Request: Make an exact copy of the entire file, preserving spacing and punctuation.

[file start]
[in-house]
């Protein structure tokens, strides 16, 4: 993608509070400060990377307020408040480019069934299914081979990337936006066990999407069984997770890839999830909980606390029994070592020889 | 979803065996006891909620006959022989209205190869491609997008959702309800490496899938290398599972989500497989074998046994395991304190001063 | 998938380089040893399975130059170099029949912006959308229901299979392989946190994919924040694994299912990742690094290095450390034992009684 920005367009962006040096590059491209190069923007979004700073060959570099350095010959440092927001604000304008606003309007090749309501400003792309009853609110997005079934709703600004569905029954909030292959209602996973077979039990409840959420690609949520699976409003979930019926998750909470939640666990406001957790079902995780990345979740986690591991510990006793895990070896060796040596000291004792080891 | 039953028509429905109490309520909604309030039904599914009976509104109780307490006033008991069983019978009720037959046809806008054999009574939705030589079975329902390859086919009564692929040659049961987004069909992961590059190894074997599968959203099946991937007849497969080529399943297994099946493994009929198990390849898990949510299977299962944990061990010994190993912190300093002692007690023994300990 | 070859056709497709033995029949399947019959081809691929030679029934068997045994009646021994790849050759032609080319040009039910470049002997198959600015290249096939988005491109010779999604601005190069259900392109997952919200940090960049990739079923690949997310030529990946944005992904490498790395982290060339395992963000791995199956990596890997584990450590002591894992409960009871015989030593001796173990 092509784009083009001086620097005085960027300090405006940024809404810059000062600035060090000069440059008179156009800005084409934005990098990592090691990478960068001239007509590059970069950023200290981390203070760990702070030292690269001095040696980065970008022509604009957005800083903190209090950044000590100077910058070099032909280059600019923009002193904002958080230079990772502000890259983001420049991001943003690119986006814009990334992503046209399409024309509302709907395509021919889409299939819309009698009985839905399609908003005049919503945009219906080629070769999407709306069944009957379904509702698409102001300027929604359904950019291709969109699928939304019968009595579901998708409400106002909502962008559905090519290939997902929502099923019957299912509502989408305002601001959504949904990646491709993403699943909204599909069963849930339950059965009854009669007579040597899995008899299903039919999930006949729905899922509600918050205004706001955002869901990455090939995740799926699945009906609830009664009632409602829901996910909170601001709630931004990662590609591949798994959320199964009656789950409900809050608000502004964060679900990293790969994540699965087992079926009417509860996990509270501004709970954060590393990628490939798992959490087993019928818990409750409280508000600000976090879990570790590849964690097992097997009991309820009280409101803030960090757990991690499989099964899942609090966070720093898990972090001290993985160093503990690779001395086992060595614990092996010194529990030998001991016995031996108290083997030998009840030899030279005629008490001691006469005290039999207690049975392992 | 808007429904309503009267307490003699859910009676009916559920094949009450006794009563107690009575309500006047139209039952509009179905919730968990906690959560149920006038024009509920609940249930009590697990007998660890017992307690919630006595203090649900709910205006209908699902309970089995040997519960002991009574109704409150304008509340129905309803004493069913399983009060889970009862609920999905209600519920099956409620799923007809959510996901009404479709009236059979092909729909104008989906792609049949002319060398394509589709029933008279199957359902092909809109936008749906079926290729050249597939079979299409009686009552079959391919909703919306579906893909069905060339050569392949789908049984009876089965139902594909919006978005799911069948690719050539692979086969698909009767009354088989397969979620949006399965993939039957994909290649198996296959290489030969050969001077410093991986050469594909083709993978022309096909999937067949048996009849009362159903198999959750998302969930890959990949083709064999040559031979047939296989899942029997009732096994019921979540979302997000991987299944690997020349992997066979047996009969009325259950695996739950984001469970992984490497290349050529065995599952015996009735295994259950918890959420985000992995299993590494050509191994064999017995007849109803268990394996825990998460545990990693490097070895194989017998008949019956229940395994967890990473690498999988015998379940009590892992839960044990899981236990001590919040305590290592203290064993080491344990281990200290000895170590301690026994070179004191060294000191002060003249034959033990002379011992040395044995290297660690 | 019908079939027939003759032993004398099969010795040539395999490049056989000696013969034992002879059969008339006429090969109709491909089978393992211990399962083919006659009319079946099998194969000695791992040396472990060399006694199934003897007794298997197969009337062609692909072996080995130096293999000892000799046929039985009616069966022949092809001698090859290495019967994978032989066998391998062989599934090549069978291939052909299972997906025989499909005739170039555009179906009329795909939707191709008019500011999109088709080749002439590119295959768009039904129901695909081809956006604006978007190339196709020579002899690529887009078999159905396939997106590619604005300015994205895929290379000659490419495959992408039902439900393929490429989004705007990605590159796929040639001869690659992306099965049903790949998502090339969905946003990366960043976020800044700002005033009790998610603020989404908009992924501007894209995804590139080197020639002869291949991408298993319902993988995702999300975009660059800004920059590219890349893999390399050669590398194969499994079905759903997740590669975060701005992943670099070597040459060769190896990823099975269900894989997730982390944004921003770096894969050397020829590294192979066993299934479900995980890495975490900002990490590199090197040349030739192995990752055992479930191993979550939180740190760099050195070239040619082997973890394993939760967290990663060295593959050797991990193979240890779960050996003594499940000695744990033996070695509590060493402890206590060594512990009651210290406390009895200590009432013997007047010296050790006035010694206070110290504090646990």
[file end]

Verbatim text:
[in-house]
């Protein structure tokens, strides 16, 4: 993608509070400060990377307020408040480019069934299914081979990337936006066990999407069984997770890839999830909980606390029994070592020889 | 979803065996006891909620006959022989209205190869491609997008959702309800490496899938290398599972989500497989074998046994395991304190001063 | 998938380089040893399975130059170099029949912006959308229901299979392989946190994919924040694994299912990742690094290095450390034992009684 920005367009962006040096590059491209190069923007979004700073060959570099350095010959440092927001604000304008606003309007090749309501400003792309009853609110997005079934709703600004569905029954909030292959209602996973077979039990409840959420690609949520699976409003979930019926998750909470939640666990406001957790079902995780990345979740986690591991510990006793895990070896060796040596000291004792080891 | 039953028509429905109490309520909604309030039904599914009976509104109780307490006033008991069983019978009720037959046809806008054999009574939705030589079975329902390859086919009564692929040659049961987004069909992961590059190894074997599968959203099946991937007849497969080529399943297994099946493994009929198990390849898990949510299977299962944990061990010994190993912190300093002692007690023994300990 | 070859056709497709033995029949399947019959081809691929030679029934068997045994009646021994790849050759032609080319040009039910470049002997198959600015290249096939988005491109010779999604601005190069259900392109997952919200940090960049990739079923690949997310030529990946944005992904490498790395982290060339395992963000791995199956990596890997584990450590002591894992409960009871015989030593001796173990 092509784009083009001086620097005085960027300090405006940024809404810059000062600035060090000069440059008179156009800005084409934005990098990592090691990478960068001239007509590059970069950023200290981390203070760990702070030292690269001095040696980065970008022509604009957005800083903190209090950044000590100077910058070099032909280059600019923009002193904002958080230079990772502000890259983001420049991001943003690119986006814009990334992503046209399409024309509302709907395509021919889409299939819309009698009985839905399609908003005049919503945009219906080629070769999407709306069944009957379904509702698409102001300027929604359904950019291709969109699928939304019968009595579901998708409400106002909502962008559905090519290939997902929502099923019957299912509502989408305002601001959504949904990646491709993403699943909204599909069963849930339950059965009854009669007579040597899995008899299903039919999930006949729905899922509600918050205004706001955002869901990455090939995740799926699945009906609830009664009632409602829901996910909170601001709630931004990662590609591949798994959320199964009656789950409900809050608000502004964060679900990293790969994540699965087992079926009417509860996990509270501004709970954060590393990628490939798992959490087993019928818990409750409280508000600000976090879990570790590849964690097992097997009991309820009280409101803030960090757990991690499989099964899942609090966070720093898990972090001290993985160093503990690779001395086992060595614990092996010194529990030998001991016995031996108290083997030998009840030899030279005629008490001691006469005290039999207690049975392992 | 808007429904309503009267307490003699859910009676009916559920094949009450006794009563107690009575309500006047139209039952509009179905919730968990906690959560149920006038024009509920609940249930009590697990007998660890017992307690919630006595203090649900709910205006209908699902309970089995040997519960002991009574109704409150304008509340129905309803004493069913399983009060889970009862609920999905209600519920099956409620799923007809959510996901009404479709009236059979092909729909104008989906792609049949002319060398394509589709029933008279199957359902092909809109936008749906079926290729050249597939079979299409009686009552079959391919909703919306579906893909069905060339050569392949789908049984009876089965139902594909919006978005799911069948690719050539692979086969698909009767009354088989397969979620949006399965993939039957994909290649198996296959290489030969050969001077410093991986050469594909083709993978022309096909999937067949048996009849009362159903198999959750998302969930890959990949083709064999040559031979047939296989899942029997009732096994019921979540979302997000991987299944690997020349992997066979047996009969009325259950695996739950984001469970992984490497290349050529065995599952015996009735295994259950918890959420985000992995299993590494050509191994064999017995007849109803268990394996825990998460545990990693490097070895194989017998008949019956229940395994967890990473690498999988015998379940009590892992839960044990899981236990001590919040305590290592203290064993080491344990281990200290000895170590301690026994070179004191060294000191002060003249034959033990002379011992040395044995290297660690 | 019908079939027939003759032993004398099969010795040539395999490049056989000696013969034992002879059969008339006429090969109709491909089978393992211990399962083919006659009319079946099998194969000695791992040396472990060399006694199934003897007794298997197969009337062609692909072996080995130096293999000892000799046929039985009616069966022949092809001698090859290495019967994978032989066998391998062989599934090549069978291939052909299972997906025989499909005739170039555009179906009329795909939707191709008019500011999109088709080749002439590119295959768009039904129901695909081809956006604006978007190339196709020579002899690529887009078999159905396939997106590619604005300015994205895929290379000659490419495959992408039902439900393929490429989004705007990605590159796929040639001869690659992306099965049903790949998502090339969905946003990366960043976020800044700002005033009790998610603020989404908009992924501007894209995804590139080197020639002869291949991408298993319902993988995702999300975009660059800004920059590219890349893999390399050669590398194969499994079905759903997740590669975060701005992943670099070597040459060769190896990823099975269900894989997730982390944004921003770096894969050397020829590294192979066993299934479900995980890495975490900002990490590199090197040349030739192995990752055992479930191993979550939180740190760099050195070239040619082997973890394993939760967290990663060295593959050797991990193979240890779960050996003594499940000695744990033996070695509590060493402890206590060594512990009651210290406390009895200590009432013997007047010296050790006035010694206070110290504090646990």